1. In Chapter 5, Golding writes, "In a moment the platform was full of arguing, gesticulating shadows. To Ralph, seated, this seemed the breaking up of sanity." How is sanity defined? How does this novel contribute to an understanding of sanity and of madness? What are some other instances of madness in the novel?
2. Explain Piggy's point of view when he responds, "Course there aren't [ghosts] . . . 'Cos things wouldn't make sense. Houses an' streets, an' — TV — they wouldn't work" (Chapter 5). What does Piggy mean when he says that technology couldn't function if a supernatural beings existed?
3. Ralph says in Chapter 12 "there was that indefinable connection between himself and Jack; who therefore would never let him alone; never." What is that connection? How does it develop and what does it signify?
4. When Simon sees the Lord of the Flies, Golding writes that his "gaze was held by that ancient inescapable recognition" (Chapter 8). What recognition is Golding referring to?
5. Why does Simon's role as a visionary make him an outcast in the group? What other visionaries have been outcasts in their societies?
6. How does Golding use color to link Jack with the Lord of the Flies? Are there other instances of Golding using color to link characters or provide symbolism?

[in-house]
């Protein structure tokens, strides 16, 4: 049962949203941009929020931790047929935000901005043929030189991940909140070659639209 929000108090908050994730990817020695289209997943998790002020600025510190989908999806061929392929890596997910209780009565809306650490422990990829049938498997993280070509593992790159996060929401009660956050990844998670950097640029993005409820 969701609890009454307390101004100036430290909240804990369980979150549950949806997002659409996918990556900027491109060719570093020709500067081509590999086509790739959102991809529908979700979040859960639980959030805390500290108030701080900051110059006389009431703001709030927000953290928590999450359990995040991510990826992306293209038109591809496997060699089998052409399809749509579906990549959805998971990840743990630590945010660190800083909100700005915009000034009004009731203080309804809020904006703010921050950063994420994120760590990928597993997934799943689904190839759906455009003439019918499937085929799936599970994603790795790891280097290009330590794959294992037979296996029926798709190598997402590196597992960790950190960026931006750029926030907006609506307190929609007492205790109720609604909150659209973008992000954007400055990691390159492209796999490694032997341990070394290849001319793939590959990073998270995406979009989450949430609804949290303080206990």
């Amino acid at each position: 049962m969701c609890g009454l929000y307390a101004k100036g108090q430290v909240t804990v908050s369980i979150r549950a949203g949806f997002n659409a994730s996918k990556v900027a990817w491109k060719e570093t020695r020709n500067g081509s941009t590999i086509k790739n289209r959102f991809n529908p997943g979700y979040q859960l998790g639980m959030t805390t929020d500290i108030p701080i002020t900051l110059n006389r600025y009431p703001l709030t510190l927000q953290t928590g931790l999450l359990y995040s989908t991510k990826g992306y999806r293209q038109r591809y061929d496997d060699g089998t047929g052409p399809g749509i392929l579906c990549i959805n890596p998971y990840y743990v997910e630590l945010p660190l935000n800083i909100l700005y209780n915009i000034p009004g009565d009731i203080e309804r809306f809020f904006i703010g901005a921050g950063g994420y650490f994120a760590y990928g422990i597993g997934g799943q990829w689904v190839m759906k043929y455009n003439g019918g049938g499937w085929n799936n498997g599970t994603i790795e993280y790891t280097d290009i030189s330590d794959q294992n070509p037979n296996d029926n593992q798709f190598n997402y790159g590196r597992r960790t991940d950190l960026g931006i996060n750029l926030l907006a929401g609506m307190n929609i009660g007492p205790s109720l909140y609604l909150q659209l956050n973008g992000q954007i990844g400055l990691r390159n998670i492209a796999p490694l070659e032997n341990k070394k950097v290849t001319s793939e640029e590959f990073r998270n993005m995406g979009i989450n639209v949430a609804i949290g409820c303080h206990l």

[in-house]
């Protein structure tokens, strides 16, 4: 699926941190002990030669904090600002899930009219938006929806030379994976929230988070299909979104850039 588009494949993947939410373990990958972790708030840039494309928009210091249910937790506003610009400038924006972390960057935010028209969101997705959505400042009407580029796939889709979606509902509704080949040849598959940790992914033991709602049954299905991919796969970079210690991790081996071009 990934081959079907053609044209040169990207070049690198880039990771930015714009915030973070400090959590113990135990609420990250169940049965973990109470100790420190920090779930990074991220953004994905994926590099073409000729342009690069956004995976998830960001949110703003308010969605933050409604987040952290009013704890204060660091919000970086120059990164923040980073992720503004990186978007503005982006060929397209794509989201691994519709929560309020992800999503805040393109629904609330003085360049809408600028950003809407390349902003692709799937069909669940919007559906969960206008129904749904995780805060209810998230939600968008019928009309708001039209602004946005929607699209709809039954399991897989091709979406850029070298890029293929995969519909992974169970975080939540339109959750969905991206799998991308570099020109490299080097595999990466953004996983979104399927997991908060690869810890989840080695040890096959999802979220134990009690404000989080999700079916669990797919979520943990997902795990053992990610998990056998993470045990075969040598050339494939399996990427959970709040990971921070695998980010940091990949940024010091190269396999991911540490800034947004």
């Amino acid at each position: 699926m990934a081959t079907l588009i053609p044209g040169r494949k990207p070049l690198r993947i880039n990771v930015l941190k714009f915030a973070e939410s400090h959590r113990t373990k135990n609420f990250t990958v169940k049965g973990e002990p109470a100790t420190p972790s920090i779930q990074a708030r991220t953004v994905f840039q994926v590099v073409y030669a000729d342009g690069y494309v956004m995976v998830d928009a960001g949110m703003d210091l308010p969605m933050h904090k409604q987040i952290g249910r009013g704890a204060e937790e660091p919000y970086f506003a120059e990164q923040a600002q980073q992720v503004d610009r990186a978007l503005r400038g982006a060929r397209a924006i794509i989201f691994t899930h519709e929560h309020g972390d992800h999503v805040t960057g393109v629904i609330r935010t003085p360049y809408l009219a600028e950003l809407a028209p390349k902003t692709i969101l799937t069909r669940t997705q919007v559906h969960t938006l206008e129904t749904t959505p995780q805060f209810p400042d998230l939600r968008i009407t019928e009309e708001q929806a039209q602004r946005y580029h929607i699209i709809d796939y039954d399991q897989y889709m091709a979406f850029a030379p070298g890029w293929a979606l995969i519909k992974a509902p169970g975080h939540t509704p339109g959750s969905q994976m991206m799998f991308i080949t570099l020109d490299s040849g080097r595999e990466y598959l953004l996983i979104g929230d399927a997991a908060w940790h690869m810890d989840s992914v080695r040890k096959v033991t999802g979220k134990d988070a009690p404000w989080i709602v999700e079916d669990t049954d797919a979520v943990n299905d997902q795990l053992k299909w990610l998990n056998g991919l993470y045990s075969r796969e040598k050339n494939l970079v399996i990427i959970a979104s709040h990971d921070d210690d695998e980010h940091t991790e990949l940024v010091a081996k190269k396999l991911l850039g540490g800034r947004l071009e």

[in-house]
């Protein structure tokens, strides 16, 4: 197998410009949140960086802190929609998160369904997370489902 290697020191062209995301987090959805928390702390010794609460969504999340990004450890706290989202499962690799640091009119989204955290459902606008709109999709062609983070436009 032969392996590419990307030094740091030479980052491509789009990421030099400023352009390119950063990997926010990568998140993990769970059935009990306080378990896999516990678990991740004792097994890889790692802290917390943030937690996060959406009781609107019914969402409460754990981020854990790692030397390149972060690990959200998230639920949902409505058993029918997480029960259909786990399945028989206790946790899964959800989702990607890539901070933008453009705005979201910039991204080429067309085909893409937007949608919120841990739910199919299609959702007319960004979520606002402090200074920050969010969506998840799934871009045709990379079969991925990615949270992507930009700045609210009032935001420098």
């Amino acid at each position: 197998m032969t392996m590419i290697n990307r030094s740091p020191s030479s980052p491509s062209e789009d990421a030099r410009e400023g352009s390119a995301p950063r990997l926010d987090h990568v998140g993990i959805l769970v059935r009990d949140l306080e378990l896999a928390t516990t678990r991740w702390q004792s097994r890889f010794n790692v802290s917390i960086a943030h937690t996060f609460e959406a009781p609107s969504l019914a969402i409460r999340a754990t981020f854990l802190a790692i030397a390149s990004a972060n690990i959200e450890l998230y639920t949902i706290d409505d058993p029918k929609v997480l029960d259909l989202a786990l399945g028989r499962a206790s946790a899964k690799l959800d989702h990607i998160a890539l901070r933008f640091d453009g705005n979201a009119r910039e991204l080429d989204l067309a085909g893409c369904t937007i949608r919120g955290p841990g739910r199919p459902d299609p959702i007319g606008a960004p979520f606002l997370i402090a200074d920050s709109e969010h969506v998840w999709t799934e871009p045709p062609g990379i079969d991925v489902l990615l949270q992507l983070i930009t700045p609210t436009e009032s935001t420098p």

7. In Chapter 11, when Ralph announces that he's calling an assembly, he is greeted with silence. How do silence and speech function in this novel, and why is silence so threatening to the boys?
8. In Chapter 3, Piggy asks the boys "How can you expect to be rescued if you don't put first things first and act proper?" What does Piggy mean by "act proper?" Why does he feel acting properly will bring them success in being rescued? Contrast this sentiment to the actual reason a rescue ship spots their smoke signal.
9. Who or what is being described with this phrase: "There was the brilliant world of hunting, tactics, fierce exhilaration, skill, and there was the world of longing and baffled common-sense" (Chapter 4)? How do the two worlds represent facets of humanity?
10. Describe some of the ways the vision of a human "at once heroic and sick" (Chapter 6) is represented in the novel and within the larger context of history as well. Does Golding prescribe a remedy for the "sickness"?